Elder statesman and Afenifere leader, Chief Ayo Adebanjo, who described the bill as an agenda by the Fulanis to take up other people’s assets, said it would undermine the unity of the country.
President of the Pharmaceutical Society of Nigeria (PSN), Sam Ohuabunwa, said Nigeria should be looking towards deregulation, true federalism and restructuring that would set the sub-units free and empower the people and not a bill that would concentrate resources in the hands of the Federal Government.
“I don’t understand what the bill really means. Anything that will concentrate resources in the hands of the Federal Government, i don’t think its the right move or bill now,” he said.
Charles Okorefe, Advisory Head/CEO, Kamany Marine Services Limited, also cautioned against the bill, saying it would lead to war.
“The Federal Government is only looking for war because it cannot go down well with all the stakeholders. What they are telling Nigerians now is that before you drill borehole in your compound, you have to seek permission from the Federal Government. That is the implication of that law. But Nigeria seems not to understand what they are doing because they are still playing politics,” he said.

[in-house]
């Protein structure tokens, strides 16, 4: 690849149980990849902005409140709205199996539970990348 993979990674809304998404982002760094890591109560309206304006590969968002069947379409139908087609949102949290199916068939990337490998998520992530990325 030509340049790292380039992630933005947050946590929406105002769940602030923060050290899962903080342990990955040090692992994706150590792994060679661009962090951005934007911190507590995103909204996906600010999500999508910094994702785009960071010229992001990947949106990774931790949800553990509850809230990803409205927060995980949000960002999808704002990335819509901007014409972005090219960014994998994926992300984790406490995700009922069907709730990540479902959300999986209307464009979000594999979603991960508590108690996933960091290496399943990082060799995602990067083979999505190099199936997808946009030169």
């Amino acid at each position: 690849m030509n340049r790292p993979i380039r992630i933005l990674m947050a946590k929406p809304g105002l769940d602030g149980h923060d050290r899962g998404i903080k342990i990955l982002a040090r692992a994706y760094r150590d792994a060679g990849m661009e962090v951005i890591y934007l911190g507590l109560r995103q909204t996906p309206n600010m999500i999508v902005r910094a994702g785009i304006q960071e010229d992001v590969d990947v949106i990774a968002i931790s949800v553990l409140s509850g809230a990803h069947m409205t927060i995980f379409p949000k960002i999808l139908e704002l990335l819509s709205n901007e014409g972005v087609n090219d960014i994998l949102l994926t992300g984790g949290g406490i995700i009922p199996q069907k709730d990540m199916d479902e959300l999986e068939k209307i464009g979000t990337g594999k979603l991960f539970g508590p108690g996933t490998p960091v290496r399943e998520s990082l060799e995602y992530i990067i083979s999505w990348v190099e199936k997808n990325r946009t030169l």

National Council of Managing Directors of Licensed Customs Agents (NCMDLCA queried why the government said it was not going back on the bill. He said the government lacked the power to take people’s waters by force and urged government to be careful with the bill because it was bound to create problems. According to him, the essence of creating law was for the good governance of the people.
Nobel Laureate, Prof. Wole Soyinka, had earlier condemned the bill saying it would give the president absolute control over the entire water resources, both over and underground.
“The National Water Resources bill is a deliberate, flanking move towards RUGA colonisation. It must be resisted across board. No compromising or this nation is doomed since it will be resisted by any and all means,”he said.